FM Systems

I am new to FM and do not know how things work, our audiologist is not helpful (we are going to a new one in a couple of weeks), the school is not going to offer, I need to specifically tell the school My son needs XYZ…

Little guy just started Kindergarten, the classroom is set up with a sound system.

the teacher wears a mic and it is attached to a CSi Model VXM 168LTS transmitter.

there is a receiver in the room, a CSi Wireless Mic Receiver Diversity MWD-100L

There is an amplifier I forgot to write down what the model/brand is

The sound is fed into the schools PA system speakers

My son wears Phonak eXtra 211 AZ BTE’s bilaterally

I would like to know is it possible to get a receiver for son to wear that grabs the signal/sound from the teachers transmitter and directs it into his hearing aids.
… how is this going to work with his aids, is having her voice over the speakers in the room and direct to his HA’s be too much?
I have looked on Phonak’s website and see the type of boot, receiver and transmitter he would need if they were all Phonak brand, but because the transmitter the school uses is another brand I do not know how that would work. Can someone help me out figure out what type of equipment he would need?

I have looked for CSi brand… I’m getting goggle matches of CSi company focusing their efforts on GPS technology and I am also finding CSi SPECO as a company/brand, well SPECO and they have CSi in front of some of their items.

Any help??

Have you tried the Conversor Pro? a very simple but effective FM System which can be used by all ages. For more information please visit

when it word FM comes to mind, I think about Phonak. - I would check them out.

An alternative is the Oticon Amigo…

Once in a while we get someone on this forum that adds nothing to the forum but to run an add for their product. Conversor seems to be one of those people.

agree they should be ban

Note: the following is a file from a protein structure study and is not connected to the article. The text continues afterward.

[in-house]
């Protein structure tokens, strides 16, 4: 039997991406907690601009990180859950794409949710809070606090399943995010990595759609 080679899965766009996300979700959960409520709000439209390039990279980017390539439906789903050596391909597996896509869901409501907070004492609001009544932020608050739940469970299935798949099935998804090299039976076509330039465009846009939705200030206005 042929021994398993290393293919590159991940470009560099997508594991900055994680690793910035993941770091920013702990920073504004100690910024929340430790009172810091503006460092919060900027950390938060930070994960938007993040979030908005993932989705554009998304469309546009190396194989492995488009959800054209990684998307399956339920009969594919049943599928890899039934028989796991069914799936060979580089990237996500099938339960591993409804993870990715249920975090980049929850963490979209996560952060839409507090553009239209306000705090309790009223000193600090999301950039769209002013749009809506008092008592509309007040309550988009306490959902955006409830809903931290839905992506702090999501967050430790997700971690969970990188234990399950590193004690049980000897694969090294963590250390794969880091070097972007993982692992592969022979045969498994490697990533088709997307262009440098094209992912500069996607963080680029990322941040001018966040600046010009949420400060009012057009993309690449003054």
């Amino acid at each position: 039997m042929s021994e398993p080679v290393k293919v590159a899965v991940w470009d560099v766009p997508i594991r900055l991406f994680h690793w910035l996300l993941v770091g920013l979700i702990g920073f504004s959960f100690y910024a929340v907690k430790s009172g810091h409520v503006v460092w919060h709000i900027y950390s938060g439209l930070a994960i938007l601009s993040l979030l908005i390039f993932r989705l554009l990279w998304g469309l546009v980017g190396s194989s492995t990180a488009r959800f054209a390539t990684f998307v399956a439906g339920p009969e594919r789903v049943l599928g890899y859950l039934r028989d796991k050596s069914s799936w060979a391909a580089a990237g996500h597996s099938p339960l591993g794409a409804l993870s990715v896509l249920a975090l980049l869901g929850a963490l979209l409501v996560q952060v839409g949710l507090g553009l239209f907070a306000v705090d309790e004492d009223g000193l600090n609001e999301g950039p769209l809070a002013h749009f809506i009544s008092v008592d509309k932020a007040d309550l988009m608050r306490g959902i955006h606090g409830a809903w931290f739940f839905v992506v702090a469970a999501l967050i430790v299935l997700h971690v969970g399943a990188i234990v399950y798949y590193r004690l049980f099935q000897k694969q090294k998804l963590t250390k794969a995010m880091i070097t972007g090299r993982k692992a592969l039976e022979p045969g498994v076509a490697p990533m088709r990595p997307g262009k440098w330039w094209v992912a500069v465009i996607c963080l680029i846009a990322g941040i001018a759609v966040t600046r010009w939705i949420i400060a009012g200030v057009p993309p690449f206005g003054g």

My daughter had a similar experience during her college education.

She already had Phonak BTE hearing aids, and added the integral FM receiver for her hearing aids. She then used her (at the time Handymic) to receiver the teachers voice by 1) having the teacher wear the Handymic or 2) plugged the output of the schools system from the “monitor” jack as an input into the Handymic.

Using the Phonak system to transmit and receive the teachers voice keeps things simple as to getting the school’s frequency compatibility issue out of the way.

There is no doubt the FM got her thru college and beyond. BTW, she’s now a Pediatric ENT surgeon.

I tried to look these up and they just don’t seem to be referenced online
which is really pretty odd… CSi must not be close enough or its a really old unit.
CSi Model VXM 168LTS transmitter
CSi Wireless Mic Receiver Diversity MWD-100L
Phonak, oticon Amigo comply with
FCC FM frequency range 216-217 MHz. There is the 72-76 MHz range that is not used as much any more. It seems you at least need an ear level receiver. They want absurd amounts of money for them. Here are a couple of informative links.
Below is a link to the receiver you probably need for the Extra bte. There are 2 ways to look at this, the design integrated one (ML9i) is one piece , more secure on the aid and smaller than the AS9 shoe with an independent mlxs receiver. Breaking them would have been the issue with any of my kids. 5 years old they would have had to have tasted at least once.
Down side is the design integrated fit only on the aids listed.
verify the kindergarten frequency range!!

Technically, you don’t need to interface with the system in place. You can use the Phonak transmitter (the teacher can wear both transmitters) and the receivers will boot to the hearing aid. You would bypass the existing system altogether. This gives you the flexibility for the next classroom that doesn’t have the same system.

I researched using just the model numbers and found technical specs on the transmitter and microphone, but you didn’t have the model for the amplifier. The system that is in place does not operate on a frequency that a standard FM system can pick up. But the amplifier should have an audio output jack. It may already be used to send the sound to the PA speakers. If it does have an available audio output jack, you could plug an FM transmitter into it with an auxilary input cable. Then what goes through the amplifier would also go through the FM transmitter. (Again, the teacher can simply wear the transmitter and you can bypass that system altogether).

So when you find an audiologist to work with you on the FM system components best suited for your son, you can use the system independently, or try to use the auxiliary cable with the classroom amplifier’s audio output jack.

In my opinion, you probably don’t want to base any FM choice on interfacing with existing equipment (this year, in this classroom). If you can, it’s a bonus for the teacher who won’t need to wear the 2nd transmitter. But many teachers have worn two.

Almost all FM systems (receiver and microphone) (Phonak, Sennheiser, Oticon) can interface with an external sound system using THEIR SYSTEM’S MICROPHONE as the transmitter. This is a plus as you are not locked into any one system that may change with classroom and / or school grade.